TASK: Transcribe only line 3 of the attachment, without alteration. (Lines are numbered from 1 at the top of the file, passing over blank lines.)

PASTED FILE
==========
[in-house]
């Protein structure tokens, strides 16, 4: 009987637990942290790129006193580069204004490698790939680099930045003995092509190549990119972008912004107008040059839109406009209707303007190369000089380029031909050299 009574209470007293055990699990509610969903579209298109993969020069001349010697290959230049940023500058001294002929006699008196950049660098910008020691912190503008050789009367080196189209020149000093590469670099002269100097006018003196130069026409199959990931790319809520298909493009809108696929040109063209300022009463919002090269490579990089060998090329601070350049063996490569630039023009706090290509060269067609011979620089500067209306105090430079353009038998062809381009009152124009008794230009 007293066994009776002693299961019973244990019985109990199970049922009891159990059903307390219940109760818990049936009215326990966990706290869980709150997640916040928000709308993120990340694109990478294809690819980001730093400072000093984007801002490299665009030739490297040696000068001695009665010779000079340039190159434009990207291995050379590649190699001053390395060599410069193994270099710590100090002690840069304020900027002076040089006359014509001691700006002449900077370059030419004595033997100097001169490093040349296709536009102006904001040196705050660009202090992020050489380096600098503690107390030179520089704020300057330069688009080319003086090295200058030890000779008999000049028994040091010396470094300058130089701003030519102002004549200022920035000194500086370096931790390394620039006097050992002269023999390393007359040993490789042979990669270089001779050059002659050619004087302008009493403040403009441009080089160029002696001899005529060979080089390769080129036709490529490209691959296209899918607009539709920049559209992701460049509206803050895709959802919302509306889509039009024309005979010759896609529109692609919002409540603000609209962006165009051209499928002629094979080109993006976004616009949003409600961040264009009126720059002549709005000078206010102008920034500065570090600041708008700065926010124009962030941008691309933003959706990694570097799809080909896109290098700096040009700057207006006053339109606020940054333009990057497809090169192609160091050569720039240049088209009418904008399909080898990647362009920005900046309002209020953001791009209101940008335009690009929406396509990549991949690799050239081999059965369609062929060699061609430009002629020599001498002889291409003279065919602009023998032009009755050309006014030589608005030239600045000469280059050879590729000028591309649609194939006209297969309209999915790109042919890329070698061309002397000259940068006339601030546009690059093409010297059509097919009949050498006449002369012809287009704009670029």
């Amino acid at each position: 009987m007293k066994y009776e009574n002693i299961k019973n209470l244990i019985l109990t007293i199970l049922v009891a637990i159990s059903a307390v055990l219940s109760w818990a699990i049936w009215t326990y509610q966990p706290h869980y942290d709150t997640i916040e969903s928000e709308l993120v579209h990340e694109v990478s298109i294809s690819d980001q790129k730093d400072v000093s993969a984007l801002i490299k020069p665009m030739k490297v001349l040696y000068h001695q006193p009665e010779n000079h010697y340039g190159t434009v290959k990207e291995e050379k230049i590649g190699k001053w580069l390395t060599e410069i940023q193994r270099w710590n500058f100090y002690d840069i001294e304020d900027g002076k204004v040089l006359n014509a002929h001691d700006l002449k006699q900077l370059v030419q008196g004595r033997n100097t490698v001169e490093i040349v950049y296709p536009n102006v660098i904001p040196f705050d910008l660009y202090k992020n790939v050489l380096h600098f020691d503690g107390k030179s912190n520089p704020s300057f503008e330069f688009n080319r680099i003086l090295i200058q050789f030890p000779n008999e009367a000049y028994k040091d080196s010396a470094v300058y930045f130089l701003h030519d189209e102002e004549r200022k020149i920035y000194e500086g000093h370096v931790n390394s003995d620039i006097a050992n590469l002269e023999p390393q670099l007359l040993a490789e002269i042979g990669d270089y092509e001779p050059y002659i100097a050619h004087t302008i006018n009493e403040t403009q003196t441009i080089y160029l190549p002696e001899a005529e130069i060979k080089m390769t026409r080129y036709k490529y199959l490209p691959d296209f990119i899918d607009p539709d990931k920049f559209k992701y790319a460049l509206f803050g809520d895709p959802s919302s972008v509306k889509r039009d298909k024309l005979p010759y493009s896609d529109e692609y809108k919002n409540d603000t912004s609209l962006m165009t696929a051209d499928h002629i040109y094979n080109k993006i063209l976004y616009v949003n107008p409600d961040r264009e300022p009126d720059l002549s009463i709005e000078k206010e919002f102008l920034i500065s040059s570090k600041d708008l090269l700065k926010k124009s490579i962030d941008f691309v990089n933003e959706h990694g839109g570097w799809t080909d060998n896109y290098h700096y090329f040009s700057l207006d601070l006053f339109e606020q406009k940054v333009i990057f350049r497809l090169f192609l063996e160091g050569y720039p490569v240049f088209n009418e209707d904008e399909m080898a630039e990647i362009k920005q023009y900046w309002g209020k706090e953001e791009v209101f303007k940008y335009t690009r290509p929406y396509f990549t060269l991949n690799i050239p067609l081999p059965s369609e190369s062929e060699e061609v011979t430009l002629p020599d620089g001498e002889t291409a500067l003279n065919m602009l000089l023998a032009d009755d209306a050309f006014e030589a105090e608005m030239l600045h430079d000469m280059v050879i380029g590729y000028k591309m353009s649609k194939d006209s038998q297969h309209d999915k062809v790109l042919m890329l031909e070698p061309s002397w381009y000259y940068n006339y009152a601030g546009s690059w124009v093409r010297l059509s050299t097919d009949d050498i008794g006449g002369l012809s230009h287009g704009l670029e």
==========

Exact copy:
């Amino acid at each position: 009987m007293k066994y009776e009574n002693i299961k019973n209470l244990i019985l109990t007293i199970l049922v009891a637990i159990s059903a307390v055990l219940s109760w818990a699990i049936w009215t326990y509610q966990p706290h869980y942290d709150t997640i916040e969903s928000e709308l993120v579209h990340e694109v990478s298109i294809s690819d980001q790129k730093d400072v000093s993969a984007l801002i490299k020069p665009m030739k490297v001349l040696y000068h001695q006193p009665e010779n000079h010697y340039g190159t434009v290959k990207e291995e050379k230049i590649g190699k001053w580069l390395t060599e410069i940023q193994r270099w710590n500058f100090y002690d840069i001294e304020d900027g002076k204004v040089l006359n014509a002929h001691d700006l002449k006699q900077l370059v030419q008196g004595r033997n100097t490698v001169e490093i040349v950049y296709p536009n102006v660098i904001p040196f705050d910008l660009y202090k992020n790939v050489l380096h600098f020691d503690g107390k030179s912190n520089p704020s300057f503008e330069f688009n080319r680099i003086l090295i200058q050789f030890p000779n008999e009367a000049y028994k040091d080196s010396a470094v300058y930045f130089l701003h030519d189209e102002e004549r200022k020149i920035y000194e500086g000093h370096v931790n390394s003995d620039i006097a050992n590469l002269e023999p390393q670099l007359l040993a490789e002269i042979g990669d270089y092509e001779p050059y002659i100097a050619h004087t302008i006018n009493e403040t403009q003196t441009i080089y160029l190549p002696e001899a005529e130069i060979k080089m390769t026409r080129y036709k490529y199959l490209p691959d296209f990119i899918d607009p539709d990931k920049f559209k992701y790319a460049l509206f803050g809520d895709p959802s919302s972008v509306k889509r039009d298909k024309l005979p010759y493009s896609d529109e692609y809108k919002n409540d603000t912004s609209l962006m165009t696929a051209d499928h002629i040109y094979n080109k993006i063209l976004y616009v949003n107008p409600d961040r264009e300022p009126d720059l002549s009463i709005e000078k206010e919002f102008l920034i500065s040059s570090k600041d708008l090269l700065k926010k124009s490579i962030d941008f691309v990089n933003e959706h990694g839109g570097w799809t080909d060998n896109y290098h700096y090329f040009s700057l207006d601070l006053f339109e606020q406009k940054v333009i990057f350049r497809l090169f192609l063996e160091g050569y720039p490569v240049f088209n009418e209707d904008e399909m080898a630039e990647i362009k920005q023009y900046w309002g209020k706090e953001e791009v209101f303007k940008y335009t690009r290509p929406y396509f990549t060269l991949n690799i050239p067609l081999p059965s369609e190369s062929e060699e061609v011979t430009l002629p020599d620089g001498e002889t291409a500067l003279n065919m602009l000089l023998a032009d009755d209306a050309f006014e030589a105090e608005m030239l600045h430079d000469m280059v050879i380029g590729y000028k591309m353009s649609k194939d006209s038998q297969h309209d999915k062809v790109l042919m890329l031909e070698p061309s002397w381009y000259y940068n006339y009152a601030g546009s690059w124009v093409r010297l059509s050299t097919d009949d050498i008794g006449g002369l012809s230009h287009g704009l670029e």